Anyone noticed any reviews of Redneck Poems out there, or have one planned? I sent out maybe 5-10 copies to various places and people,and would like to remind potential reviewers and other people that they can get the (FREE!) nicely formatted e-chapbook by visiting either of these two URLS:
or get a cheap print copy ($5.50) by visiting Magcloud.
If you like rural-based poems of sex, violence or shelling peas, or the visceral feel of mud in your toes, you might like this little chapbook. Here's part of what one reviewer liked--
from Rene Schwiesow at the Boston Area Small Press and Poetry Scene blog:
Edge. Rusty Barnes work will walk you out to the edge, ask you to look over, and consider whether you feel your stomach drop or your eyes water as you read. This is the real thing. Barnes grew up in rural Appalachia and his words are shot through with those Appalachian roots.Or you can check What to Wear During an Orange Alert:
The term "redneck" has many different meanings. There is the humorous Jeff Foxworthy parody, but there is also the hard-working rural farmer and fresh air image that is tied a little closer to reality. I'm not sure why Rusty chose that word to represent this collection of poems, but I feel he almost uses it affectionately. Sure there is mention of cut-off jeans, halter tops, beer, shotguns, fights, and of course cows, but in each of these poems there is also something that is universally relevant. Be it young love (or lust), a father's fears, neglect, or lose, the poems are power, moving and real.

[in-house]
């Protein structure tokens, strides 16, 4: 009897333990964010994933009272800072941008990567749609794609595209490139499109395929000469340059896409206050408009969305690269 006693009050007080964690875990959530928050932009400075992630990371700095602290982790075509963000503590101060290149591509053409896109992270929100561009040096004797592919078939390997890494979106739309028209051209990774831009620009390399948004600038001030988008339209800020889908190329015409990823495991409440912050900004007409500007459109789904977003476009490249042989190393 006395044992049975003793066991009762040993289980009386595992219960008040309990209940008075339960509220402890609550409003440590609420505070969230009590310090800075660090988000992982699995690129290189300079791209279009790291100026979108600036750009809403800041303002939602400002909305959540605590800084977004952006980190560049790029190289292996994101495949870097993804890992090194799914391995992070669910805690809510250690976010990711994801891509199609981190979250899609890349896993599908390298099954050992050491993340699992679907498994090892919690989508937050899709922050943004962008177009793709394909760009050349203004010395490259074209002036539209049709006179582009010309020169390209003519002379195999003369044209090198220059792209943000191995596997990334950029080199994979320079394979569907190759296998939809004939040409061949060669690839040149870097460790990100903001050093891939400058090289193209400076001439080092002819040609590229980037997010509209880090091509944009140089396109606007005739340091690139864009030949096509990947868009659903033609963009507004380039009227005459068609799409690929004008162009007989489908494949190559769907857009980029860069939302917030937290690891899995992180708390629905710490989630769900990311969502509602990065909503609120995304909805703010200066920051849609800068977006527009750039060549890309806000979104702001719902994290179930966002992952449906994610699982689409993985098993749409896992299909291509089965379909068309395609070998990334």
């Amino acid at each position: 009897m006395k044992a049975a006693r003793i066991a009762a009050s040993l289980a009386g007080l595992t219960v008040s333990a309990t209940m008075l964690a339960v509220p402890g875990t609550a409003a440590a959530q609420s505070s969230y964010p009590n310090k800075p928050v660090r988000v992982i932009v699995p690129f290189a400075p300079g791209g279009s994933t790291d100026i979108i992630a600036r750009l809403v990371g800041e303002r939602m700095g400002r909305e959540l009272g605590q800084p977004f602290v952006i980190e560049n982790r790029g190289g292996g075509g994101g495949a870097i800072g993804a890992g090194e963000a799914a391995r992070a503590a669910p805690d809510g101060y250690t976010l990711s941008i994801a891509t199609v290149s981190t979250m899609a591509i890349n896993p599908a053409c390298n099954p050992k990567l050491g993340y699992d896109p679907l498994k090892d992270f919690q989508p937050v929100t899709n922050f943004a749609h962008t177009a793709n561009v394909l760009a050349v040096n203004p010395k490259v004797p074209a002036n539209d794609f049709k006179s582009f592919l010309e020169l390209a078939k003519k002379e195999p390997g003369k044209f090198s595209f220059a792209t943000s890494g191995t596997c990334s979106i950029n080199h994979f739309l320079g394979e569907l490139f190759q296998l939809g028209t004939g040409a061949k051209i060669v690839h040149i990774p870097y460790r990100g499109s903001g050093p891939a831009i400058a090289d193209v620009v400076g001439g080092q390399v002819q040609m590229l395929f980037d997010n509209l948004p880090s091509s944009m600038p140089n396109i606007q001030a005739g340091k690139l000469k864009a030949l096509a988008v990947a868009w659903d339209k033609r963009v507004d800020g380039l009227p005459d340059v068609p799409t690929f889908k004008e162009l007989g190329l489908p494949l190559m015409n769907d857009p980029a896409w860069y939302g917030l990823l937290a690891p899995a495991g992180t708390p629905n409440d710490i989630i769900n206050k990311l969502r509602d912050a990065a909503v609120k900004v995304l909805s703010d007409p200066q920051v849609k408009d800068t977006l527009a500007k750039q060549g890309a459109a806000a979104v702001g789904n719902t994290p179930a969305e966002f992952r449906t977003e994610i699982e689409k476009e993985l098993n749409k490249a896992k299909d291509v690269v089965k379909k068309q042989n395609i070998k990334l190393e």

Rusty is a master of capturing the darkness in everyday life and magnifying its effect. Just as in his short story collection Breaking It Down (Sunnyoutside, 2007), he brought the rawness of rural America into a structured and controlled setting. What is unknown is if these are observations or scenes pulled from imagination, but nonetheless Barnes yet again pulled me into his world.